[Dixielandjazz] LaRocca & Bix

dingle at baldwin-net.com dingle at baldwin-net.com
Mon Oct 9 13:49:10 PDT 2006

Steve Barbone wrote:

>Bill Haesler <bhaesler at bigpond.net.au>
>>Dear friends,
>>This lot (new to me) via my mate Denis King (Australian Dance Band list).
>Dear Bill:
>Thanks for that post. Interesting to hear LaRocca. Regarding Bix, just about
>all the talking heads credit LaRocca with enormous influence on Bix. After
>all, Bix played along with ODJB records when he learned to play trumpet. And
>the first recording under Bix's name on OKEH was a LaRocca tribute via tunes
>from the ODJB repertoire.
>Regarding La Rocca inventing Jazz in Chicago, well if he wants to follow
>that line, he would have to credit both the Johnny Stein and Tom Brown bands
>from Dixieland who played jazz in Chicago before ODJB arrived wouldn't he?
>(LaRocca played in the Stein Band)
>And I think both Jelly Roll Morton and Freddie Keppard played in Chicago
>before ODJB but am not sure since I am relying on my memory of jazz history
>which may be faulty.
>Dixielandjazz mailing list
>Dixielandjazz at ml.islandnet.com
Speaking of Tom Brown -- his younger brother was  the fine string bass 
player with the Goldkette Orchestra, Steve Brown. I am fortunate to have 
pictures of Steve and my dad in a Goldkette Unit as well as one of Bix 
and my dad witht eh Victor band  hanging on the wall. Inspiration comes 
from many sources. The reverse side of  Goldekette's Clementine is My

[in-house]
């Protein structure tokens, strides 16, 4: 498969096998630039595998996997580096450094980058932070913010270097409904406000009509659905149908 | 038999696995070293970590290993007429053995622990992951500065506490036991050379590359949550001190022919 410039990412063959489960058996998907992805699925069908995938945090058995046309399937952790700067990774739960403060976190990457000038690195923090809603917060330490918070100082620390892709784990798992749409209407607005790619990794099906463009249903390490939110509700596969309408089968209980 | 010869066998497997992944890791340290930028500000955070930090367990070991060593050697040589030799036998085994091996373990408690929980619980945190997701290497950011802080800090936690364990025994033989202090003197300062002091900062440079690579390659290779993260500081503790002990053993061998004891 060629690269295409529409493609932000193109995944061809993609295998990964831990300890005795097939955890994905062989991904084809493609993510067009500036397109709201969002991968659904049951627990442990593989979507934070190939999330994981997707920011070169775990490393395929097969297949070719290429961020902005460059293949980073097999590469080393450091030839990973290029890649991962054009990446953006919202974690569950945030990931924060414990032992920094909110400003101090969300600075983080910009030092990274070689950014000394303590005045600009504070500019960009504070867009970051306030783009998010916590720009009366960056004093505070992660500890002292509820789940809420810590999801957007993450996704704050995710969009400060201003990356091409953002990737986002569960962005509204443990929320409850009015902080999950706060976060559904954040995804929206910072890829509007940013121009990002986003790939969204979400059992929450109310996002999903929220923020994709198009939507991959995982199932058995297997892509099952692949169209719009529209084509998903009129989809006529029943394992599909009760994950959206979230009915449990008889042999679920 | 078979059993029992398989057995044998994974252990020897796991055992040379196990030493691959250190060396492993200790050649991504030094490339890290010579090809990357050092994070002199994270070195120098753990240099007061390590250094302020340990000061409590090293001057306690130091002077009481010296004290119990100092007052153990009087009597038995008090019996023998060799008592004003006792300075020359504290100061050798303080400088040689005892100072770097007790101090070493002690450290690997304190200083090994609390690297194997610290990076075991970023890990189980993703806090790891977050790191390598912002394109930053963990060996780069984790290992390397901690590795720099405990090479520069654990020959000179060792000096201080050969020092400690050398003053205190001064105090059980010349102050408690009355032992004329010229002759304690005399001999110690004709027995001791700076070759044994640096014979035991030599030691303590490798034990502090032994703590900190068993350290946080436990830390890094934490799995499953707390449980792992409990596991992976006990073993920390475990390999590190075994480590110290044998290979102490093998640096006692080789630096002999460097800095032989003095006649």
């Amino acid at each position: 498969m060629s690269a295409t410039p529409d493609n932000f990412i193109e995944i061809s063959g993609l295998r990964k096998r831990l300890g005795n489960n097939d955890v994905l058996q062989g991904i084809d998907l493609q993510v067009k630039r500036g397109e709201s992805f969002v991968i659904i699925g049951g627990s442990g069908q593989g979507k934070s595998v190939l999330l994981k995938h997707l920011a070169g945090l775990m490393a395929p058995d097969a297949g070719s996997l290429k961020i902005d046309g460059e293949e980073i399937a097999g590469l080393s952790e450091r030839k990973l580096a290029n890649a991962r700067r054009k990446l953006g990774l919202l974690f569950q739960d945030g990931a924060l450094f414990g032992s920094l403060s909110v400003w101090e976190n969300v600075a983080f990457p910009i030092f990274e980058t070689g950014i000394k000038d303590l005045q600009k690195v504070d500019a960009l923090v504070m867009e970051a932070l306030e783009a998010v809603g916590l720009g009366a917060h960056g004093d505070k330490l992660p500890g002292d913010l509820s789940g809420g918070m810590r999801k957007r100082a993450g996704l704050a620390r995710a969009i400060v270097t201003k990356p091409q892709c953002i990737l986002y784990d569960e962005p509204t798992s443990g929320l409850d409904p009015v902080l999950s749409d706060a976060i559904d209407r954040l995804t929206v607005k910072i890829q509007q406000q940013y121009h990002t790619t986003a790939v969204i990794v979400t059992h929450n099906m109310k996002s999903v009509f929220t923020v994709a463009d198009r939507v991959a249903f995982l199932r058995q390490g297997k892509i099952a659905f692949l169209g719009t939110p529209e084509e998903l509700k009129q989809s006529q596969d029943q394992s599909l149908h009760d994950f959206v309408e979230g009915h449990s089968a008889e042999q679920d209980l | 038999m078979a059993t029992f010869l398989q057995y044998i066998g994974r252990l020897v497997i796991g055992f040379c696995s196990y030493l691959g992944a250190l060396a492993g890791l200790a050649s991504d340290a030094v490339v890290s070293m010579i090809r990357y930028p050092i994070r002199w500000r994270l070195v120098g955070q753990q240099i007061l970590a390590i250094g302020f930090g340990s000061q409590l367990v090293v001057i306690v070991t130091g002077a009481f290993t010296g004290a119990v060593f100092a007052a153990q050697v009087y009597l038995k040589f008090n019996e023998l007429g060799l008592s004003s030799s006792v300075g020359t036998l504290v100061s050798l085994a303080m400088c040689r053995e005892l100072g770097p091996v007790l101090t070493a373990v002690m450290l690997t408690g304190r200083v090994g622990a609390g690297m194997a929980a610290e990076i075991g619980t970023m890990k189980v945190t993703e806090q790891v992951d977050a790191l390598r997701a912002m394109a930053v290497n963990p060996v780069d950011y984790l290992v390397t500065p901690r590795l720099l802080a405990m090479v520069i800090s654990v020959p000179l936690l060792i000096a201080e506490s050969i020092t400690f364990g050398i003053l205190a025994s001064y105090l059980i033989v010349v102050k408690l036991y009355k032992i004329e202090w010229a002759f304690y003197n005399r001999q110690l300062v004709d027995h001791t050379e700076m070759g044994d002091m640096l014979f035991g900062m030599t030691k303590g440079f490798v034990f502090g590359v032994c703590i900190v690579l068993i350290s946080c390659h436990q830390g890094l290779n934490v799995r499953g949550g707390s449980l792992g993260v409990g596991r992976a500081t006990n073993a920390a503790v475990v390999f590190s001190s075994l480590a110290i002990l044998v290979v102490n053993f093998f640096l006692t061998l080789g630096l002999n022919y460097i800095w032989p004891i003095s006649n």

Pretty Gal, and you hear slap bass by Steve -- who if he didn't invent 
it certainly refined it. It drives the band in a way that makes you 
understand why they beat Henderson's band in the fabled Battle of the 
Bands in NY in '27.
As to LaRocca being an influence on Bix, maybe, but Rosy McHargue long  
argued that it was the clarinetist Larry Shields that was far more an 
influence on Bix, and Rosy would demonstrate it in the melodic lines  
that Sheilds laid down on these early ODJB sides. I suspect Dan Levinson 
could have more to say about that as he was mentored by and a maven of Rosy.
Just my take on the subject. Gotta go stack wood, and bring some in -- 
they are calling for snow this weekend.
Time to dig out my Snowy Morning Blues sides of James P. Johnson. It 
lifts the gray and gloomy from a day when he plays and the fireplave
is warm.  That's the perfect time to turn to some music to warm the soul.
Don Ingle

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